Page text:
According to a recent article by the Cook County Record, a woman is suing the Chicago Cubs after she experienced a slip and fall accident in a Wrigley Field bathroom. She filed a premises liability lawsuit this month in Cook County Circuit Court. The complaint describes how she was in a bathroom on the main level when she slipped in a puddle of water that was on the floor and became injured. The complaint accuses the Chicago Cubs Baseball Club LLC of failing to maintain the premises in a safe condition. The plaintiff seeks over $50,000 in damages.

Slip and fall accidents are common claims in premises liability lawsuits. Landowners, particularly in this instance owners and operators of commercial property, have a legal duty of care to those on the premises to keep them safe and not cause injury. When a visitor to commercial property suffers injury, such as through a slip and fall accident, the property owner may be held liable through a premises liability lawsuit. In a premises liability lawsuit the burden of proof is on the plaintiff to prove that injury was caused by the property owner failing to maintain property, that the property owner caused an unsafe condition, or that the property owner knew about the hazard on the premises but failed to warn those on the property. If the landowner’s negligence in remedying or inspecting for the dangers led to injuries, they can be held liable as it was their duty to provide safe premises and keep invitees free from danger and injury.
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When going to our place of employment, we have the right to expect and trust that our work environment is a safe place to conduct business. Whether in a manual labor job or a desk job, all workers deserve to work in safe place where they will be free from harm or injury. This means employers are to inspect premises for dangers and repair them, provide necessary equipment to keep employees safe, have standards of safety that those in the organization are to adhere to, and warn employees of any known dangers. When an employer fails to provide a safe work environment and injury results to an employee, that individual may be able to hold the employer liable for the worksite accident in a premises liability lawsuit.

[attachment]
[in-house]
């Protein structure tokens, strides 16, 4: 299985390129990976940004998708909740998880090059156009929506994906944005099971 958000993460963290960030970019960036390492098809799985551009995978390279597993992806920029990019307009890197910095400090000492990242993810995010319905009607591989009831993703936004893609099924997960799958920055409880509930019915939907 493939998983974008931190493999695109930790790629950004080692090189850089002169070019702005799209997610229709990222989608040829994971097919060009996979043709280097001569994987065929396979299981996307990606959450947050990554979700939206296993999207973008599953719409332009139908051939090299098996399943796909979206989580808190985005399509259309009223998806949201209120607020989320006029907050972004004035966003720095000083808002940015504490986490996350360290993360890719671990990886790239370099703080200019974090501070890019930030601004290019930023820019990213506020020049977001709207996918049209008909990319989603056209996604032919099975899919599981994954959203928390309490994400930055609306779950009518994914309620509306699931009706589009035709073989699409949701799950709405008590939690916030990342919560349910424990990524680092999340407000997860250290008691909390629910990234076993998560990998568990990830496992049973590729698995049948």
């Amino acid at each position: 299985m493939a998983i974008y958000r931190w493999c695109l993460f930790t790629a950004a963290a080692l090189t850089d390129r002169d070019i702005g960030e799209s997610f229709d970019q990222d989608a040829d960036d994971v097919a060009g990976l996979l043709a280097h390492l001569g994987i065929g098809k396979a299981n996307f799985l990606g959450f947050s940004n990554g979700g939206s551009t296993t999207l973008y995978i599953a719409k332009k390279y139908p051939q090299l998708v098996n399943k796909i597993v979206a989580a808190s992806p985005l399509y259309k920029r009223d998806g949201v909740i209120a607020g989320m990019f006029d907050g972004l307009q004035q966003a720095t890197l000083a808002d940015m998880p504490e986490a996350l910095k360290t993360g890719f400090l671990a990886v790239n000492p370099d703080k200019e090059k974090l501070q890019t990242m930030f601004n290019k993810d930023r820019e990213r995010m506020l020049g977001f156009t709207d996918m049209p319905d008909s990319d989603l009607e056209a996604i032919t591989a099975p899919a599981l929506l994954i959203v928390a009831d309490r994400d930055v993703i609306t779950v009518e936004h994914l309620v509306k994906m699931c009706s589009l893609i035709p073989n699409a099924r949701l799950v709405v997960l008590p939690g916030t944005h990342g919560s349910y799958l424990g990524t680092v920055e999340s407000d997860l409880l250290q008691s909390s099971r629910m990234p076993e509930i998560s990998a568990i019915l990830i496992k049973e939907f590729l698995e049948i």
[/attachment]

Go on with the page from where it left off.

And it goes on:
In the southern Illinois town of Granite City, two people are dead and several have been injured in a recycling plant explosion where over 160 people work, according to news by CBS. At Totall Metal Recycling a mortar shell exploded causing injuries and death. Authorities are not allowing anyone near the scene of the explosion at this time for risk of another explosion if more mortar shells happen to be inside the plant. According to the website of the plant, they recycle all types of metals from computers to even motor vehicles. They also frequently deal with the ammunition industry.

As premises liability law dictates, a landowner must prevent injury to others by inspecting the premises for dangers, fixing any discovered and known dangers, and warning those on the premises of known dangers and hazards. Because the website stated that they frequently deal with the ammunition industry, this begs the question of whether the company should have had the knowledge to know that active explosives could enter the plant, detonate, and harm employees. If so, perhaps the company should have inspected for such dangers and remedied the danger upon inspection. While the explosion is still under investigation, it worth deliberating that if inspection for such a hazard had been conducted, that death and injury to employees would not have occurred.